While it was Easter Sunday for many people around the world, it was a devastating Sunday for Sri Lanka, its citizens and tourists.
At least 290 people, four of them Americans, died from a series of suicide bombings in churches and hotels. The majority of the attacks took place in Colombo, Sri Lanka's capital city.
With a number of questions still unanswered, one of the most pressing ones is, who did it?
“It’s much more likely it was the result of international terrorism than it is a local problem in Sri Lanka,” said Robert Pape, a professor of political science and director of the Chicago Project on Security and Threats at the University of Chicago.
Pape said he’s studied more than 6,000 suicide attacks around the world and that from what he’s learned, Sunday’s bombings look a lot like the doings of the so-called Islamic State in Iraq and Syria, or ISIS.
“The attack profile of hitting westerners and churches does not fit the targeting profile of other Sri Lanka terrorist groups,” Pape said, referring to the terrorist group Liberation Tigers of Tamil Eelam, which attacked military and political targets during the Sri Lankan Civil War.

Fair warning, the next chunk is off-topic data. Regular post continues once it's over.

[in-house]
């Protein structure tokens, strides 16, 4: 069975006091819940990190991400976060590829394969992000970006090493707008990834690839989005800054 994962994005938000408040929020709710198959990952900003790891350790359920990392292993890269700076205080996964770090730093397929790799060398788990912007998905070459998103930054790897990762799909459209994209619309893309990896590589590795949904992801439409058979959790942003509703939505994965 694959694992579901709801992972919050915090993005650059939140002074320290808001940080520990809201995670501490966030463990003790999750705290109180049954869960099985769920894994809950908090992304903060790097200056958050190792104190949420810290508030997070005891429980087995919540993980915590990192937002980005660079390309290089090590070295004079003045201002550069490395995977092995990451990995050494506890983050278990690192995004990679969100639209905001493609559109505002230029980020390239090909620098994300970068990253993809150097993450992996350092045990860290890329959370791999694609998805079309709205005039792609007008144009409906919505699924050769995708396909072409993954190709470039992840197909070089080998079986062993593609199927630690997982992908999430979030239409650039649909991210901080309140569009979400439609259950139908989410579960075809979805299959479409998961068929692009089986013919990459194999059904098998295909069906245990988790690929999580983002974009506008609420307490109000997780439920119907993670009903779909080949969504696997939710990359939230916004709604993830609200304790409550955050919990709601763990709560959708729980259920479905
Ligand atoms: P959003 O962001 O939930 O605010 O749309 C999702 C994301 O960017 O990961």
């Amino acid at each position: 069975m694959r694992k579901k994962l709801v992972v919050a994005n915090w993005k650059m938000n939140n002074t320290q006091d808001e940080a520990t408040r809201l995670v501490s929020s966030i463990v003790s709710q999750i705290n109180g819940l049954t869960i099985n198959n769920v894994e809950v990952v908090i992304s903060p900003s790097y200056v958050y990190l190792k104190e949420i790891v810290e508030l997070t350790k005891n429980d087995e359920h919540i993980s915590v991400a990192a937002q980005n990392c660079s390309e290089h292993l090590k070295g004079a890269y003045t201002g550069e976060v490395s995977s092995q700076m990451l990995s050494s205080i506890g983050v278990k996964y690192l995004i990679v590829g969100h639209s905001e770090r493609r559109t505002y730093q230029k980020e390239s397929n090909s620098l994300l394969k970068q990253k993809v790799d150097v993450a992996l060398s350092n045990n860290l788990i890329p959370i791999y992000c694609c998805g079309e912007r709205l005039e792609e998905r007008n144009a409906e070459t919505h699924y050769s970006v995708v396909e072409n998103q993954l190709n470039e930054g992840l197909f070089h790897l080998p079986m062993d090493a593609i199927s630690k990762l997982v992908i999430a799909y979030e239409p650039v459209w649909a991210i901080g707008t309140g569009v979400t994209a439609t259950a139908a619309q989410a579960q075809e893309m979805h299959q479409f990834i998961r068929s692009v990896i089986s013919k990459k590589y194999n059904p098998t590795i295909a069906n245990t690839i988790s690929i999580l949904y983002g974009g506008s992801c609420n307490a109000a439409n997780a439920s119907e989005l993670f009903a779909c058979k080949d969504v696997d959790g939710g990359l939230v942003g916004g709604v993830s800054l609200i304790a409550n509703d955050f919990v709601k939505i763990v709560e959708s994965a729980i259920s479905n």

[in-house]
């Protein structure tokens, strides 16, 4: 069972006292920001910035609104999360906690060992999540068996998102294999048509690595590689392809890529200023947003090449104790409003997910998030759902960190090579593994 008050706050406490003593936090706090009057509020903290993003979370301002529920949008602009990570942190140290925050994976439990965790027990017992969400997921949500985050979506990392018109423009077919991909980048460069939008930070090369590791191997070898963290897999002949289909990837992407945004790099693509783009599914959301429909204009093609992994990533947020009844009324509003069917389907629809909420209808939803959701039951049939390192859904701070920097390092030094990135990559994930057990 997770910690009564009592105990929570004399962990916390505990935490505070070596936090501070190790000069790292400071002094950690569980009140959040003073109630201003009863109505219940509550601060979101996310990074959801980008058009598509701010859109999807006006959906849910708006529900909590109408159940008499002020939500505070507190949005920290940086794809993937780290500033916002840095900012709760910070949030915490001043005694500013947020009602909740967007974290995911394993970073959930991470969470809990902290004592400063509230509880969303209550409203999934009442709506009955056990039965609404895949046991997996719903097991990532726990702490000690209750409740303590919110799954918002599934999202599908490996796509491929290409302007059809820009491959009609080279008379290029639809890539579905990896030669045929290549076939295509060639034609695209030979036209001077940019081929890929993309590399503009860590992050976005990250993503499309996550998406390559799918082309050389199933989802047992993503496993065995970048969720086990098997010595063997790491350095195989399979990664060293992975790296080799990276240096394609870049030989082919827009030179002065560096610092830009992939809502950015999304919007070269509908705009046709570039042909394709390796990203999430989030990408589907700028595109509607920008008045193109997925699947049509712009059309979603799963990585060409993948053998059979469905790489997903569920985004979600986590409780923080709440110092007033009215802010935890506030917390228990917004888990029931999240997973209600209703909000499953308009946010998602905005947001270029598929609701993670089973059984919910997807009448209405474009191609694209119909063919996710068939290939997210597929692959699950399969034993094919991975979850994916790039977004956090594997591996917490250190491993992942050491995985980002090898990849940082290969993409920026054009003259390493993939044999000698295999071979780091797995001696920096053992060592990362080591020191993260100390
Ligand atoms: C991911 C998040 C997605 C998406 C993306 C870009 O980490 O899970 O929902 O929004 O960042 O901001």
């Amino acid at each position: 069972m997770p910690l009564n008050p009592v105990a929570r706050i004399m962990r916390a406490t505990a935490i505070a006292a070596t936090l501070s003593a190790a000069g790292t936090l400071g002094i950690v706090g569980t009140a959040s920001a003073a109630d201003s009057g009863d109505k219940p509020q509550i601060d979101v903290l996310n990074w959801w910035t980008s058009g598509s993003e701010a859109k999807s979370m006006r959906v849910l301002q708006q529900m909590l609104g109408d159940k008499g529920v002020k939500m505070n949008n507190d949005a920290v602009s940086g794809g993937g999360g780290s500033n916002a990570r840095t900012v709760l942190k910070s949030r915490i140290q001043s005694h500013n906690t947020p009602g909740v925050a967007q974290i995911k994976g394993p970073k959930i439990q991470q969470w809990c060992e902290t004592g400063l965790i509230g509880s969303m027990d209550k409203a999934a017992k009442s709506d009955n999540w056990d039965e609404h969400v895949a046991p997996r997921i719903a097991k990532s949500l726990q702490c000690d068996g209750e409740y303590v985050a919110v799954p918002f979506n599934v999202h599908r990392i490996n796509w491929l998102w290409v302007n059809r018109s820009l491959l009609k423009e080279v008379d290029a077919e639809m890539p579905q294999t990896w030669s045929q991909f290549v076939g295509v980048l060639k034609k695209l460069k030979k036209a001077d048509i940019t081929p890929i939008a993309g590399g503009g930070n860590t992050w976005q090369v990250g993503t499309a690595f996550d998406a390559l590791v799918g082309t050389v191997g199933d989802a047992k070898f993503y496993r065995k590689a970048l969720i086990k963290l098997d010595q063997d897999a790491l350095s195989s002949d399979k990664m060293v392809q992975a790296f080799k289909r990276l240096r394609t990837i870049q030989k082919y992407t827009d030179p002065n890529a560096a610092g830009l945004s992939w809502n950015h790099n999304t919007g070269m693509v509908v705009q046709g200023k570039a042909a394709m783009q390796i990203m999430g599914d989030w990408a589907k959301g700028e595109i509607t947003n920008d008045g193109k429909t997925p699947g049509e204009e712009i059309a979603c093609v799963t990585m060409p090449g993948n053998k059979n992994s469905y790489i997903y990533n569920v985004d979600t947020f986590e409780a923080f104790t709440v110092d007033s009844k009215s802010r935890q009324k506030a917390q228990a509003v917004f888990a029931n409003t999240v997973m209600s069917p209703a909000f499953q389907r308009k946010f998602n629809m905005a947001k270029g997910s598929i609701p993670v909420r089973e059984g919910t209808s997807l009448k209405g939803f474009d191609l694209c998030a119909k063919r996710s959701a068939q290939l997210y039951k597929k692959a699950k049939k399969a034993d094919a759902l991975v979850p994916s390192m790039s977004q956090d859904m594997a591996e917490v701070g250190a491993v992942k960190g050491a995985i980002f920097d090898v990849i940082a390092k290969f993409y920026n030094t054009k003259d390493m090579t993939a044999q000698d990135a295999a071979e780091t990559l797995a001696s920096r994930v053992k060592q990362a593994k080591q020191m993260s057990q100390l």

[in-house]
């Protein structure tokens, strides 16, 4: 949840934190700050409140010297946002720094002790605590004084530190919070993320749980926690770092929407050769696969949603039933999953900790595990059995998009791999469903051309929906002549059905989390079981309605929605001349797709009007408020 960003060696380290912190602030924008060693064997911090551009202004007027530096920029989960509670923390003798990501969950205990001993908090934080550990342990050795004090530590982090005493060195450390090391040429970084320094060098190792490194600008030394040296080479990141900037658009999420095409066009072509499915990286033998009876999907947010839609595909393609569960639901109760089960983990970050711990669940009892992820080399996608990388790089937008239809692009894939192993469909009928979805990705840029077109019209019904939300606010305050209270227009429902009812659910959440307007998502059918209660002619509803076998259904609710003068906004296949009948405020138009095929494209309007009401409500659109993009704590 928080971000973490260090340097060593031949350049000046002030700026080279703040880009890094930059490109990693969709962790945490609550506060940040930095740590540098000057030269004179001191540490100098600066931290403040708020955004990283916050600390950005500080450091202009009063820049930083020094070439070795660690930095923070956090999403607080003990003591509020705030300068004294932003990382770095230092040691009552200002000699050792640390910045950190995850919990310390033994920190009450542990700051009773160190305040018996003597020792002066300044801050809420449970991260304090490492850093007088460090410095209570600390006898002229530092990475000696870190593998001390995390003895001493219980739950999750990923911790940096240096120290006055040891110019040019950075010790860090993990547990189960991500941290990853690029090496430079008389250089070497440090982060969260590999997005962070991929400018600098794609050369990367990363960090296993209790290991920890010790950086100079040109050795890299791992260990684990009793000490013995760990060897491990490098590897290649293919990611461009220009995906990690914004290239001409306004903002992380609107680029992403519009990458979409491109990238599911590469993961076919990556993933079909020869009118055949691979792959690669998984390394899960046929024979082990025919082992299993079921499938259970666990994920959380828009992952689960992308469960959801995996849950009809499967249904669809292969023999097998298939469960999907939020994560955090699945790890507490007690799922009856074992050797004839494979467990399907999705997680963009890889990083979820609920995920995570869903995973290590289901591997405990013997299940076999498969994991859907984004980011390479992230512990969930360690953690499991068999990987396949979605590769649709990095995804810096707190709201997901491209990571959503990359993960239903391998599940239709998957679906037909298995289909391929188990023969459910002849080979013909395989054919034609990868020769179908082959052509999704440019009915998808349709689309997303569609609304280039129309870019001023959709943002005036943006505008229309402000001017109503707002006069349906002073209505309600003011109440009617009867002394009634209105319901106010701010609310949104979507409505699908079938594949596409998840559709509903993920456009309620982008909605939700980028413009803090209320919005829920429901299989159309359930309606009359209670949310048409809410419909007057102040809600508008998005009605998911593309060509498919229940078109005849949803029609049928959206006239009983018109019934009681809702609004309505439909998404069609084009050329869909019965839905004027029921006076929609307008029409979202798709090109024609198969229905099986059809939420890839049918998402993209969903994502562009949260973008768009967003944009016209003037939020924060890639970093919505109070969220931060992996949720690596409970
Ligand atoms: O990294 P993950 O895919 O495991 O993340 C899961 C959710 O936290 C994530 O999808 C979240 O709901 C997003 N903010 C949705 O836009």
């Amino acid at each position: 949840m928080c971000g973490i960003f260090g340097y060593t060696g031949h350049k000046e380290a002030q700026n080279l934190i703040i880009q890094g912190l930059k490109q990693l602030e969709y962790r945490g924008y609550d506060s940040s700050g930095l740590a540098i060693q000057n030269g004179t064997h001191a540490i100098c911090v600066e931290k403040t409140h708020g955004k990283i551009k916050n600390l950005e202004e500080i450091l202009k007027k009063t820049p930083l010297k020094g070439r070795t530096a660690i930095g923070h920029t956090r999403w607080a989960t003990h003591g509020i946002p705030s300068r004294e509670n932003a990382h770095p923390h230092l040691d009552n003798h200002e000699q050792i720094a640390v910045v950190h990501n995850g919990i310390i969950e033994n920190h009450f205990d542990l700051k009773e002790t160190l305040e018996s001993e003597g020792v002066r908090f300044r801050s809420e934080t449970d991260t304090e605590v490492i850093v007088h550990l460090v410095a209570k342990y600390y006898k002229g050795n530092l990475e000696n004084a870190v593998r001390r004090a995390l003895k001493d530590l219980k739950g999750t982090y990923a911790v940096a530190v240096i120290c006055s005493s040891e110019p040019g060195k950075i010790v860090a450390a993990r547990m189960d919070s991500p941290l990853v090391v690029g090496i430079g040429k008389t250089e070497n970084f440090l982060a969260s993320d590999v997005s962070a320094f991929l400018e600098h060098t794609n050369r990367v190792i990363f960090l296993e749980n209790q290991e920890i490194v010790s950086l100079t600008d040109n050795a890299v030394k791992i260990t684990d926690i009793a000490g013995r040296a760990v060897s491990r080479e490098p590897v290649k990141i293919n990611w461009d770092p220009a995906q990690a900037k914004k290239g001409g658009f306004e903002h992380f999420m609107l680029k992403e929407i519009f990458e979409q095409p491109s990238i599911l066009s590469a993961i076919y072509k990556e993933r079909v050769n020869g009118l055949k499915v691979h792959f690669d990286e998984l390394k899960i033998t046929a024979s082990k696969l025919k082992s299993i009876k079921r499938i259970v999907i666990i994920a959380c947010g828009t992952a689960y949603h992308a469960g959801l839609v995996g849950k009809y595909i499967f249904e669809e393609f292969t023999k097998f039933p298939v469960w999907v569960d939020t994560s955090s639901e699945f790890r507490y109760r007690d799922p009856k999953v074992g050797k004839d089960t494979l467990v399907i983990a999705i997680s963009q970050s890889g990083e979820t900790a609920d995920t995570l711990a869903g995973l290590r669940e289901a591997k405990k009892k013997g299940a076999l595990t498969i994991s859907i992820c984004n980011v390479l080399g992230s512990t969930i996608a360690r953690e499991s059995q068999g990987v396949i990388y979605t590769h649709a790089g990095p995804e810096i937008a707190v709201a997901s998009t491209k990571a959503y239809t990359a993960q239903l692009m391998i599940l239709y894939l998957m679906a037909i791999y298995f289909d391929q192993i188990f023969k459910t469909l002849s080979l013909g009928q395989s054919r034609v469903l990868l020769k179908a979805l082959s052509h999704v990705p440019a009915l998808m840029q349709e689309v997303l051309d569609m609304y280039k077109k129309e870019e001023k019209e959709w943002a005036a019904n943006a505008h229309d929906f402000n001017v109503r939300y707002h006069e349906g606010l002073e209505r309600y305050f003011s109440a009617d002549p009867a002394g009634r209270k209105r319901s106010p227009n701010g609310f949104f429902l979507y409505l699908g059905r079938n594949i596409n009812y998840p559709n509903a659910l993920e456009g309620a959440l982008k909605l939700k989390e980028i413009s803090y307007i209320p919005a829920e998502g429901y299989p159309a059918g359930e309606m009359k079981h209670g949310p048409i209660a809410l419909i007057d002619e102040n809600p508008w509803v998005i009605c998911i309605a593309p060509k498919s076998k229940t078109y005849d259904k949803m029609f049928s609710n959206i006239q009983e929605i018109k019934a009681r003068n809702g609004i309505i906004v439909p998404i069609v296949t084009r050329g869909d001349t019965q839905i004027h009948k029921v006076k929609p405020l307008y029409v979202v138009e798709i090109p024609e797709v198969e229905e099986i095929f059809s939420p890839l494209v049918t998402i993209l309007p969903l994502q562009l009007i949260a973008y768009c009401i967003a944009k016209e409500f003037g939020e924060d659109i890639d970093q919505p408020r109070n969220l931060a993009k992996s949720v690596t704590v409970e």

Instead, Pape said Sunday’s attacks are reminiscent of Al Qaeda’s operations in the early 2000s.
“When [the U.S.] drove Al Qaeda out of Afghanistan in fall 2001, a lot of people thought Al Qaeda was finished as an international terrorist group. But from 2002-2004, Al Qaeda carried out 15 suicide attacks around the world,” he said.
“You’re very likely seeing the same thing again where the more we defeated the group, there’s an aftermath that can go on for years,” he said.
In this case, he said he believes that group is ISIS.
“As [the U.S. has] defeated ISIS as a territorial enemy in Iraq and Syria, the group has been fleeing. [Sunday’s attacks are] most likely a result of that reversed diaspora,” he said.
Pape joins us in discussion.